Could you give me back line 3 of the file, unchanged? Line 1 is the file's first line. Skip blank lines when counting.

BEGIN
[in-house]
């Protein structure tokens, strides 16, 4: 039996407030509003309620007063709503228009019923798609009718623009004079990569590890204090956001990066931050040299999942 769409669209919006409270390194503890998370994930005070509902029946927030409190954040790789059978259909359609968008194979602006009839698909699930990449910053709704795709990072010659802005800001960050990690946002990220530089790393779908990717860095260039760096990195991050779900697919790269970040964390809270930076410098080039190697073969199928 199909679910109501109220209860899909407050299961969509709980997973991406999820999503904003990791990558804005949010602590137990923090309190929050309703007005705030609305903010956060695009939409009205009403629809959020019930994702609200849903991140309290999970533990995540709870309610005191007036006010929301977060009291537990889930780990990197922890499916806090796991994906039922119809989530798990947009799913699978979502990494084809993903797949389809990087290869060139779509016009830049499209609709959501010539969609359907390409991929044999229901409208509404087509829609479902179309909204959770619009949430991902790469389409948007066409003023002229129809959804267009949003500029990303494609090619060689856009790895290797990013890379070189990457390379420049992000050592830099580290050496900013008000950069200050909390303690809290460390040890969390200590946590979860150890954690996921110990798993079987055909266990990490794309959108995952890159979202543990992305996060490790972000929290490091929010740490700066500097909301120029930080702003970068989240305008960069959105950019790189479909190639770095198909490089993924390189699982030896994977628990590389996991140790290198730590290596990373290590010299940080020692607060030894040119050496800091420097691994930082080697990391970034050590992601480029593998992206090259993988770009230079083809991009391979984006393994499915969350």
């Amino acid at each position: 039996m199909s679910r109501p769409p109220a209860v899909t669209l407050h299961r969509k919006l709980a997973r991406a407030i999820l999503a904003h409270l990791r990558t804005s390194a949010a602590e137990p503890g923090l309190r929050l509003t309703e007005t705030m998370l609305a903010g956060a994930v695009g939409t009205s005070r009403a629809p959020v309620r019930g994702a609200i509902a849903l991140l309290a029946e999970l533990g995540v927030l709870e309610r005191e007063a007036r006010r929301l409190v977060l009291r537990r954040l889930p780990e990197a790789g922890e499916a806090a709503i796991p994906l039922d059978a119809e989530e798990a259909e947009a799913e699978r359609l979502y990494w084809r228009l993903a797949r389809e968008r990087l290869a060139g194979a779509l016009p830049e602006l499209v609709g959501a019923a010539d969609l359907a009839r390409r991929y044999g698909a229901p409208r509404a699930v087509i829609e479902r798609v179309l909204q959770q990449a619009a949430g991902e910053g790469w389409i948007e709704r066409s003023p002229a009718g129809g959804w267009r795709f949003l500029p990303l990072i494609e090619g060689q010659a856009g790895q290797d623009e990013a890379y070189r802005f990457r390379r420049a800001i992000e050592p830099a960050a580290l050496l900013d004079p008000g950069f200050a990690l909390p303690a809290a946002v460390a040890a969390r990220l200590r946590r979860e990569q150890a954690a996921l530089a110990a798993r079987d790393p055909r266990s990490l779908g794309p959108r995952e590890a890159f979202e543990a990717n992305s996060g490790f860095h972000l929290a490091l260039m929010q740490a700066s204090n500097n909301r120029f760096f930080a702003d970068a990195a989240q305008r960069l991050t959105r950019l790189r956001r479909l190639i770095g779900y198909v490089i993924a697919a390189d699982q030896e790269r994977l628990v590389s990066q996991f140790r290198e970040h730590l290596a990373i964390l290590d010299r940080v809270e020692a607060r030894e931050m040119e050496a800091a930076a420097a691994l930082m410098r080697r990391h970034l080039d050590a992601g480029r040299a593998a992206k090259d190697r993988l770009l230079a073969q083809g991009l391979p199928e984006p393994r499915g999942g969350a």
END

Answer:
């Amino acid at each position: 039996m199909s679910r109501p769409p109220a209860v899909t669209l407050h299961r969509k919006l709980a997973r991406a407030i999820l999503a904003h409270l990791r990558t804005s390194a949010a602590e137990p503890g923090l309190r929050l509003t309703e007005t705030m998370l609305a903010g956060a994930v695009g939409t009205s005070r009403a629809p959020v309620r019930g994702a609200i509902a849903l991140l309290a029946e999970l533990g995540v927030l709870e309610r005191e007063a007036r006010r929301l409190v977060l009291r537990r954040l889930p780990e990197a790789g922890e499916a806090a709503i796991p994906l039922d059978a119809e989530e798990a259909e947009a799913e699978r359609l979502y990494w084809r228009l993903a797949r389809e968008r990087l290869a060139g194979a779509l016009p830049e602006l499209v609709g959501a019923a010539d969609l359907a009839r390409r991929y044999g698909a229901p409208r509404a699930v087509i829609e479902r798609v179309l909204q959770q990449a619009a949430g991902e910053g790469w389409i948007e709704r066409s003023p002229a009718g129809g959804w267009r795709f949003l500029p990303l990072i494609e090619g060689q010659a856009g790895q290797d623009e990013a890379y070189r802005f990457r390379r420049a800001i992000e050592p830099a960050a580290l050496l900013d004079p008000g950069f200050a990690l909390p303690a809290a946002v460390a040890a969390r990220l200590r946590r979860e990569q150890a954690a996921l530089a110990a798993r079987d790393p055909r266990s990490l779908g794309p959108r995952e590890a890159f979202e543990a990717n992305s996060g490790f860095h972000l929290a490091l260039m929010q740490a700066s204090n500097n909301r120029f760096f930080a702003d970068a990195a989240q305008r960069l991050t959105r950019l790189r956001r479909l190639i770095g779900y198909v490089i993924a697919a390189d699982q030896e790269r994977l628990v590389s990066q996991f140790r290198e970040h730590l290596a990373i964390l290590d010299r940080v809270e020692a607060r030894e931050m040119e050496a800091a930076a420097a691994l930082m410098r080697r990391h970034l080039d050590a992601g480029r040299a593998a992206k090259d190697r993988l770009l230079a073969q083809g991009l391979p199928e984006p393994r499915g999942g969350a």